Audi Continues Testing & Validation of C-V2X to Increase Cyclist Safety

German automaker Audi and its North American subsidiary Audi of America are firm believers in the benefits of C-V2X technology to make our roads safer while opening the doors to fully-autonomous driving. Audi partnered with Qualcomm, the Virginia DOT, and American Tower Corporation in 2020 for the initial deployment and testing of cellular vehicle-to-everything (C-V2X) technology in Virginia work zones. It took less than a year for Audi and the rest of the team to realize the real-world safety benefits of C-V2X.

After opening our eyes to the potential safety merits of C-V2X to enhance roadway safety, Audi conducted demonstrations earlier this year on how cellular communications technology could benefit cyclists in Oceanside, California. The carmaker announced a partnership with the mobility platform Spoke in March 2022 to explore the near-infinite possibilities and technical solutions for car-to-bicycle connectivity using C-V2X.

Ongoing Risk for Cyclists

The CDC estimates that nearly 1,000 cycling-related fatalities occur annually on American roads. Moreover, there are 130,00 reported injuries due to vehicle-related bicycle accidents, and the numbers are growing. Audi’s C-V2X demonstration aims to reduce these numbers by showcasing potential use cases of vehicle-to-bicycle cellular technology. Potential benefits include proximity warnings (including front and rear collision warnings), left and right turn assist, cross traffic alerts, and parallel parking alerts, to name a few.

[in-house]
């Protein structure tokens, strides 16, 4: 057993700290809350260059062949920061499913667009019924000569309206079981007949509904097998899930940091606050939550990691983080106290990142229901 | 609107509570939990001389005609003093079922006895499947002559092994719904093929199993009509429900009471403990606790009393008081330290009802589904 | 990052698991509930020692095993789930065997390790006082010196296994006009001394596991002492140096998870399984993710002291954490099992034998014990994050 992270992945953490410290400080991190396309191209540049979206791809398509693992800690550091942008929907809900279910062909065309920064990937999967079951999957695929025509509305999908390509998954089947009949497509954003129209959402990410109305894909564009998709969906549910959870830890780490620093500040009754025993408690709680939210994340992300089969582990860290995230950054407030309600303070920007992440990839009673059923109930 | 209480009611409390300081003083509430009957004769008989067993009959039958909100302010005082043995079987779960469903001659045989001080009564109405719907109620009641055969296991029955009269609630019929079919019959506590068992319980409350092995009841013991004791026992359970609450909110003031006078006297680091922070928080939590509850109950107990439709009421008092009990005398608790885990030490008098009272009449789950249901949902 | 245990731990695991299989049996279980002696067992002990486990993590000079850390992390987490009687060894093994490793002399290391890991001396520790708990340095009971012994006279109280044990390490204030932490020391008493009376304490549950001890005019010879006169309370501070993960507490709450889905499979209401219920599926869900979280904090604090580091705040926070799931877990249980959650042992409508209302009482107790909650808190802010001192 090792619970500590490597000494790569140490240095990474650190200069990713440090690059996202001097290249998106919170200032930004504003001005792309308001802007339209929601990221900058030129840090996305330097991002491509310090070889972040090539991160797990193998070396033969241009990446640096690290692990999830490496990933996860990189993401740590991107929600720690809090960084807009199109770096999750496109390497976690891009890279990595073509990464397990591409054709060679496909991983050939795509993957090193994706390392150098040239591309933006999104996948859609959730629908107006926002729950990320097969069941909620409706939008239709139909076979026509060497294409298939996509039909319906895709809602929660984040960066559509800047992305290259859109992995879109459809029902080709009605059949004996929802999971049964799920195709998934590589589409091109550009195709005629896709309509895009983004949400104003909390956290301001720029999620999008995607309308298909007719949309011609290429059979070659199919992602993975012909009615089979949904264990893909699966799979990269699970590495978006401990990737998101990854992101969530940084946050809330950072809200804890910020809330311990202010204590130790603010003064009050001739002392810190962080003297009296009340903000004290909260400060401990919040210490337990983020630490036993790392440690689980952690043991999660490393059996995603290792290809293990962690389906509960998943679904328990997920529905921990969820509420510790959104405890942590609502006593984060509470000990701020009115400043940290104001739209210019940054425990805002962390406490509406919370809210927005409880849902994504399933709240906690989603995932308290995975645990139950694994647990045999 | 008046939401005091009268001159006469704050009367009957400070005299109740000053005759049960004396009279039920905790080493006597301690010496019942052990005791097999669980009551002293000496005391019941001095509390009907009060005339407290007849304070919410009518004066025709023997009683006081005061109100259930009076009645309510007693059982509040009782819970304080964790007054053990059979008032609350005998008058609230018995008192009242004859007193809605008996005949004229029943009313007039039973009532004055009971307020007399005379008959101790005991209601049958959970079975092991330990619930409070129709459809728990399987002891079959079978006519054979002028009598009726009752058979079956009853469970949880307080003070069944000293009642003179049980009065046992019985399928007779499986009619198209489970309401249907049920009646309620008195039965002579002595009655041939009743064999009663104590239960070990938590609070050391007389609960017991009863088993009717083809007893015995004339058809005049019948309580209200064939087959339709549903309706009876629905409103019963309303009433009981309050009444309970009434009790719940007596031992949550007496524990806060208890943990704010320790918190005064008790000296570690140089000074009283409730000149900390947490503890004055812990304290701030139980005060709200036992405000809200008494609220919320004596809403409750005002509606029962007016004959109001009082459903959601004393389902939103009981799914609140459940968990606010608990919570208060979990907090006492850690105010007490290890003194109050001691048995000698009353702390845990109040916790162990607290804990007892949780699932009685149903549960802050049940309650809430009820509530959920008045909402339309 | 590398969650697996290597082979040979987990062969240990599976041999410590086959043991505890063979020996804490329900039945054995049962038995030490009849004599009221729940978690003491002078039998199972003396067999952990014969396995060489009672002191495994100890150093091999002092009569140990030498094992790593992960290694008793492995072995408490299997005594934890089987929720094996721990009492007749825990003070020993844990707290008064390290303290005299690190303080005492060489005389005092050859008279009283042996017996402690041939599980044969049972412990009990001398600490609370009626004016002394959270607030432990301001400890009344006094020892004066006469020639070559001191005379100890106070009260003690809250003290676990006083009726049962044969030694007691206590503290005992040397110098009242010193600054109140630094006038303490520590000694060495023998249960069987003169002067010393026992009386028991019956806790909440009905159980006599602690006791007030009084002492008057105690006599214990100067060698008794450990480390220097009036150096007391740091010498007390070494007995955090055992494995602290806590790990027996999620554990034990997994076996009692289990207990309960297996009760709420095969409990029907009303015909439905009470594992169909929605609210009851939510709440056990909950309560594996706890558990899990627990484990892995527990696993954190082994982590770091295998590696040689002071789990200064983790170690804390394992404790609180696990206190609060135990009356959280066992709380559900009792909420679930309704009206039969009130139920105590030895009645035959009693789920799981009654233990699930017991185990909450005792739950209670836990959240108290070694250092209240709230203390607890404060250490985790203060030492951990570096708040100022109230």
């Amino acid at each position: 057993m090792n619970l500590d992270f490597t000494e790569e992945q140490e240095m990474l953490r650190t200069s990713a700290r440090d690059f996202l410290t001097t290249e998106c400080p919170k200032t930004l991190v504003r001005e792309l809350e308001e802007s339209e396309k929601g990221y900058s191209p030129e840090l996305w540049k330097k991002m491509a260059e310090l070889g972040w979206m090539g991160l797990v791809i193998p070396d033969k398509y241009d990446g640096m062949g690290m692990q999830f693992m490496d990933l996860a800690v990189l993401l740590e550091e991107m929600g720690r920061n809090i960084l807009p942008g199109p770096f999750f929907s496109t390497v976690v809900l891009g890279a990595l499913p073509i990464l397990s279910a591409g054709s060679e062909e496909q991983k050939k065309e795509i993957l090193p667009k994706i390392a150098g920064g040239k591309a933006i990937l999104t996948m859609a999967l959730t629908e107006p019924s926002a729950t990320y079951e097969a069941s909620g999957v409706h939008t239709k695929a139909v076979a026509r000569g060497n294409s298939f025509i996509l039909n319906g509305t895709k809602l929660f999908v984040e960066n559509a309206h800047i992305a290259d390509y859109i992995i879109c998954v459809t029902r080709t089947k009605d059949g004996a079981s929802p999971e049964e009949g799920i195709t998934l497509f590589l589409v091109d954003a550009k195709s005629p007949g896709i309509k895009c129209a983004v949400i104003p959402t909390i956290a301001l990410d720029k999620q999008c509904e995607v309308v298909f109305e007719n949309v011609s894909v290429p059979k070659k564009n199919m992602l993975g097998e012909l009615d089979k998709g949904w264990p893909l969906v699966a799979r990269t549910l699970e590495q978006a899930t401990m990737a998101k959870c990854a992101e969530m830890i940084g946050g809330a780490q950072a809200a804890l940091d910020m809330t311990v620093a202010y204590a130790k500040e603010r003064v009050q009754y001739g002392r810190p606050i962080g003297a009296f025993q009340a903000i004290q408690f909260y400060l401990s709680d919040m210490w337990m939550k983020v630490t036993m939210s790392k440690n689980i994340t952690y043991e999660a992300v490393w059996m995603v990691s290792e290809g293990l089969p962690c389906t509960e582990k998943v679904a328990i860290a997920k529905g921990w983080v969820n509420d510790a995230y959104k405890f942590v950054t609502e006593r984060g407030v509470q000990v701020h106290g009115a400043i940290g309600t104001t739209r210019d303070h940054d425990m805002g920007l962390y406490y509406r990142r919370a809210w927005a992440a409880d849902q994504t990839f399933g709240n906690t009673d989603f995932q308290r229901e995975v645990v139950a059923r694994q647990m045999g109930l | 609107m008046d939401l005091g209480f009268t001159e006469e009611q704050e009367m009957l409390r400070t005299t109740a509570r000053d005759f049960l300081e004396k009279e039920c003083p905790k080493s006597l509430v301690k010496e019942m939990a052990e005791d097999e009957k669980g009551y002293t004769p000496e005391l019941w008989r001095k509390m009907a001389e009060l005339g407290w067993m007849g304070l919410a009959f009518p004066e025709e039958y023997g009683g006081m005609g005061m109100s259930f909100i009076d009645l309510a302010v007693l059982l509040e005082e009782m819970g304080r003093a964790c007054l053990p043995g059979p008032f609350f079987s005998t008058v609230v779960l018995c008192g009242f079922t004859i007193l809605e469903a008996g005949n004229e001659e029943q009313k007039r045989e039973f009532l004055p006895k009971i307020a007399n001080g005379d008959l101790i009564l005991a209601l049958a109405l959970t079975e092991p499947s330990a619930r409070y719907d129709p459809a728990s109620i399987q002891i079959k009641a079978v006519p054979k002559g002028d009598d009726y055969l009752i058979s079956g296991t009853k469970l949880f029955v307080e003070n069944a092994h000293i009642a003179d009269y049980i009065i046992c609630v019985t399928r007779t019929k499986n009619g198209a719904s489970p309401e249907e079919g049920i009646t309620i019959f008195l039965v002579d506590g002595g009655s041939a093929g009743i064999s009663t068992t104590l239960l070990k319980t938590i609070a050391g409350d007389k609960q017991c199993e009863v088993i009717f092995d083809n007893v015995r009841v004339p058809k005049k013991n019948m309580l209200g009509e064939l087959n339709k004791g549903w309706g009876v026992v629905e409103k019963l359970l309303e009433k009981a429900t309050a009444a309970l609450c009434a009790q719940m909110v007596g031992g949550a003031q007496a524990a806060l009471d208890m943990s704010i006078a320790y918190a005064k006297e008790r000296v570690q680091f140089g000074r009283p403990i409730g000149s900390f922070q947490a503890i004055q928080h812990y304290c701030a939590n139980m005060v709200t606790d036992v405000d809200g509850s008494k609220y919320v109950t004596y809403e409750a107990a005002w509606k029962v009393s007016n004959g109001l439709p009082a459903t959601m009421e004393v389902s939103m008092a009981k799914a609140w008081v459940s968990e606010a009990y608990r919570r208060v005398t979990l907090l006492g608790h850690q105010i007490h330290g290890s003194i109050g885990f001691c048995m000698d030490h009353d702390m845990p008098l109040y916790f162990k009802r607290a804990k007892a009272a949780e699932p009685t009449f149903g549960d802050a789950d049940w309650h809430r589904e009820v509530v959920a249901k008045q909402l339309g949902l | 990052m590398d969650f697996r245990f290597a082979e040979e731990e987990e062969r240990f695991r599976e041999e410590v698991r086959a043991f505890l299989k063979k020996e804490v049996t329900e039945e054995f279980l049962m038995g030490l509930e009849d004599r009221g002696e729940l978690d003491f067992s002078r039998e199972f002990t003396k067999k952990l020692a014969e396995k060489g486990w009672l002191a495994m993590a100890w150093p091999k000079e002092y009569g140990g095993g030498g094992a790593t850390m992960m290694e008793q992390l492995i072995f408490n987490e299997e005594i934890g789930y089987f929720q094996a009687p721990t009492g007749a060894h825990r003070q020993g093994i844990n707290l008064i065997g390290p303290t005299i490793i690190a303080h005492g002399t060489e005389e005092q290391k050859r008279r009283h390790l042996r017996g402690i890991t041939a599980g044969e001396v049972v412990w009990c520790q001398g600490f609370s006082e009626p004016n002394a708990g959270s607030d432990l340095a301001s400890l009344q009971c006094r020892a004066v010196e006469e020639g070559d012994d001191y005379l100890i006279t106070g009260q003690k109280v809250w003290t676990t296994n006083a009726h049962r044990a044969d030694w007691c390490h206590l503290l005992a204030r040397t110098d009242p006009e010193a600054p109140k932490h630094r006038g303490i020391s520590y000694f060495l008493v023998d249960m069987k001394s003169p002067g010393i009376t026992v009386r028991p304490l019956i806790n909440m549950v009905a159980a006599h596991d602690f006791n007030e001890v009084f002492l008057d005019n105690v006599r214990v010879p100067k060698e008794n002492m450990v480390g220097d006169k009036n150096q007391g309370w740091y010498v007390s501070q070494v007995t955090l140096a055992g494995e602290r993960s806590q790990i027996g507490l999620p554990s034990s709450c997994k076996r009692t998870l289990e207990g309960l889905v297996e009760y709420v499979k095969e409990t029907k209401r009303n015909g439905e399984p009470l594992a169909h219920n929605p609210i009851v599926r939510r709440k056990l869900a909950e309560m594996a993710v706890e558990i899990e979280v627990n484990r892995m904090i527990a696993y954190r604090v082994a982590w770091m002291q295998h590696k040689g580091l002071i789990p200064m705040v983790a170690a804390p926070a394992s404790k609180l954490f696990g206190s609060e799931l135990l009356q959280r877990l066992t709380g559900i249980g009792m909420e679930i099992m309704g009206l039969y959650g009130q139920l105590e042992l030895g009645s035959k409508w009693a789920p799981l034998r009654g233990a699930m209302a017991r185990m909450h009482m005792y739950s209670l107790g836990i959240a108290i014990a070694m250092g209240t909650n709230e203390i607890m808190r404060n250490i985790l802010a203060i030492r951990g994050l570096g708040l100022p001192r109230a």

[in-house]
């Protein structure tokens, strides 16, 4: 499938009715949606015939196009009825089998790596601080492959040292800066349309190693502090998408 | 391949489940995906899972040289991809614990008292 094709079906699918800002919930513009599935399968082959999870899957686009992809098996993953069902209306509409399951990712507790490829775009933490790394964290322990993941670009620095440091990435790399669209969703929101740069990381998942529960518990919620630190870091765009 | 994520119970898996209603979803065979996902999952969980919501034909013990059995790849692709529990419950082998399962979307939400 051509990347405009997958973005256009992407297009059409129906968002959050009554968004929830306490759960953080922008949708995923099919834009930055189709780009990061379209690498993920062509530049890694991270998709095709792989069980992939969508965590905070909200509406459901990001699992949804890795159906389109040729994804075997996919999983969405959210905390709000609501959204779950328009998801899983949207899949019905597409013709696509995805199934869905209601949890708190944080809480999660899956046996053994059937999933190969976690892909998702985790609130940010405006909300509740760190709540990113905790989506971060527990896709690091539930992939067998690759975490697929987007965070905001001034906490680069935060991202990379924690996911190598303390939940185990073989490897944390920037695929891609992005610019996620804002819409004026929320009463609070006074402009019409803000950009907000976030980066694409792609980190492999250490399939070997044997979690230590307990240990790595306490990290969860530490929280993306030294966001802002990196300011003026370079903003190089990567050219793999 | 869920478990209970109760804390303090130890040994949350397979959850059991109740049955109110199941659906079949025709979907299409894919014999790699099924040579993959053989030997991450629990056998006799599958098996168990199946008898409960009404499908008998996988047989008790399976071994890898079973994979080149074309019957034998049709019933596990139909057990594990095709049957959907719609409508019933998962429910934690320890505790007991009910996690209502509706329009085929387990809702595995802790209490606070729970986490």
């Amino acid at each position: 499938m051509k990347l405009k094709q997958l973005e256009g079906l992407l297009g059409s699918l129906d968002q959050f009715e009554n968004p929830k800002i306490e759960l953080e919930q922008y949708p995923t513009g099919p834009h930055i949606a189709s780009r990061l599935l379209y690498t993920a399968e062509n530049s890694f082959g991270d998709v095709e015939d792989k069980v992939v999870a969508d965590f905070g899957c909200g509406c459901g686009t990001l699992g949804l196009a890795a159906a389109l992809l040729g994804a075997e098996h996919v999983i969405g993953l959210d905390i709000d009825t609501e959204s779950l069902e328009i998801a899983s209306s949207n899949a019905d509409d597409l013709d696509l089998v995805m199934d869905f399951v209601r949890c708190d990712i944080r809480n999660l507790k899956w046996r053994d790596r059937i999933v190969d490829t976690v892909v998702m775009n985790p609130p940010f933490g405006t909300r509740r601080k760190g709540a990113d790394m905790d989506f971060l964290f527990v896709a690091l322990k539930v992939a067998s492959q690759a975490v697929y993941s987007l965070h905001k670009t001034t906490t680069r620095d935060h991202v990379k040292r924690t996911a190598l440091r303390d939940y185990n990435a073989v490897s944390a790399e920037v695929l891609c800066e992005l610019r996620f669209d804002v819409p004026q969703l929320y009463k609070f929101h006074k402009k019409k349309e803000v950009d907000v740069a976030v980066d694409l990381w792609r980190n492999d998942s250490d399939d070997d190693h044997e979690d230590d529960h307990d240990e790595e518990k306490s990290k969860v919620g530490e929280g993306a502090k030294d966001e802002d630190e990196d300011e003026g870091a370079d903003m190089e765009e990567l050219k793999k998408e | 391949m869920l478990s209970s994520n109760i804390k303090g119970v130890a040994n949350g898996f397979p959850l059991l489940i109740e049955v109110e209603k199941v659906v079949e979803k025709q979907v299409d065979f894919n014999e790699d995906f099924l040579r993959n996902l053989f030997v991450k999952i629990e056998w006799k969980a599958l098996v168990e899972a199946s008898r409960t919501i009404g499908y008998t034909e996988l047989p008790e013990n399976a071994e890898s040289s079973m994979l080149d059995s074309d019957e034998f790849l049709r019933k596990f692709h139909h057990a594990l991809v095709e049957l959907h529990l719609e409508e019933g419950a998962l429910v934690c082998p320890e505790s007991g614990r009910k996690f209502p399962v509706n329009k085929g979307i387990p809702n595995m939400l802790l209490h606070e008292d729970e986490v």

How C-V2X Works

C-V2X utilizes cellular communications technology between a vehicle and everything from road users, traffic lights, and road signs to school buses, roadside workers, and cylists. The technology sends visual and audible alerts to the driver as it approaches a C-V2X-enabled infrastructure. It enables drivers to become aware of potentially dangerous scenarios sooner than later (or too late in some cases).

Audi joined other automakers, tech innovators, states, and localities in seeking a waiver from the Federal Communications Commission (FCC) in early 2022 to deploy C-V2X on American roadways soon. The FCC is deliberating on the reliability of the wireless transportation spectrum and whether the system is viable for urgent V2X communications.